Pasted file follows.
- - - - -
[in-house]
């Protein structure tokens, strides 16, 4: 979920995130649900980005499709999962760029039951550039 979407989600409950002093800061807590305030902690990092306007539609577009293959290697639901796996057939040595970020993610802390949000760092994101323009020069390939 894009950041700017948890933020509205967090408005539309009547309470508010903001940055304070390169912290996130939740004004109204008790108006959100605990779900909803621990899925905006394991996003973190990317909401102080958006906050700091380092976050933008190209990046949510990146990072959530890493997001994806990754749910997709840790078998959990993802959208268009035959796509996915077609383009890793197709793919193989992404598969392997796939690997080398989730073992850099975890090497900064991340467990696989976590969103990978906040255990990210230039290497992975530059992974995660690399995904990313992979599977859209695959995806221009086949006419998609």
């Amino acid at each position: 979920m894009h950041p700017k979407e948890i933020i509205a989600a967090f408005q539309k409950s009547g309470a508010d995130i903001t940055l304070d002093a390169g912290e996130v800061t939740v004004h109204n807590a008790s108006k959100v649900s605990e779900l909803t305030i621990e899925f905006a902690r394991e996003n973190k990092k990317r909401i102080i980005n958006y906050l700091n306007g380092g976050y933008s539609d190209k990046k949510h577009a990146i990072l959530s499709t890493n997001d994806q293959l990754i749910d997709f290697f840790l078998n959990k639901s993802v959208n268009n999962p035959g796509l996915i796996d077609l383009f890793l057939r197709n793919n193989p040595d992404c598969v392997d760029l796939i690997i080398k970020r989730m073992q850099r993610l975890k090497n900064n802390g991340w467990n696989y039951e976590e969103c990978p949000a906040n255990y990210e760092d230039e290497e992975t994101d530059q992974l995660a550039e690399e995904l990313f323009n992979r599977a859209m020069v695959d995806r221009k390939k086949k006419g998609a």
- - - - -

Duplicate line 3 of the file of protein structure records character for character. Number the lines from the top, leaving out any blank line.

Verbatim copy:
């Amino acid at each position: 979920m894009h950041p700017k979407e948890i933020i509205a989600a967090f408005q539309k409950s009547g309470a508010d995130i903001t940055l304070d002093a390169g912290e996130v800061t939740v004004h109204n807590a008790s108006k959100v649900s605990e779900l909803t305030i621990e899925f905006a902690r394991e996003n973190k990092k990317r909401i102080i980005n958006y906050l700091n306007g380092g976050y933008s539609d190209k990046k949510h577009a990146i990072l959530s499709t890493n997001d994806q293959l990754i749910d997709f290697f840790l078998n959990k639901s993802v959208n268009n999962p035959g796509l996915i796996d077609l383009f890793l057939r197709n793919n193989p040595d992404c598969v392997d760029l796939i690997i080398k970020r989730m073992q850099r993610l975890k090497n900064n802390g991340w467990n696989y039951e976590e969103c990978p949000a906040n255990y990210e760092d230039e290497e992975t994101d530059q992974l995660a550039e690399e995904l990313f323009n992979r599977a859209m020069v695959d995806r221009k390939k086949k006419g998609a």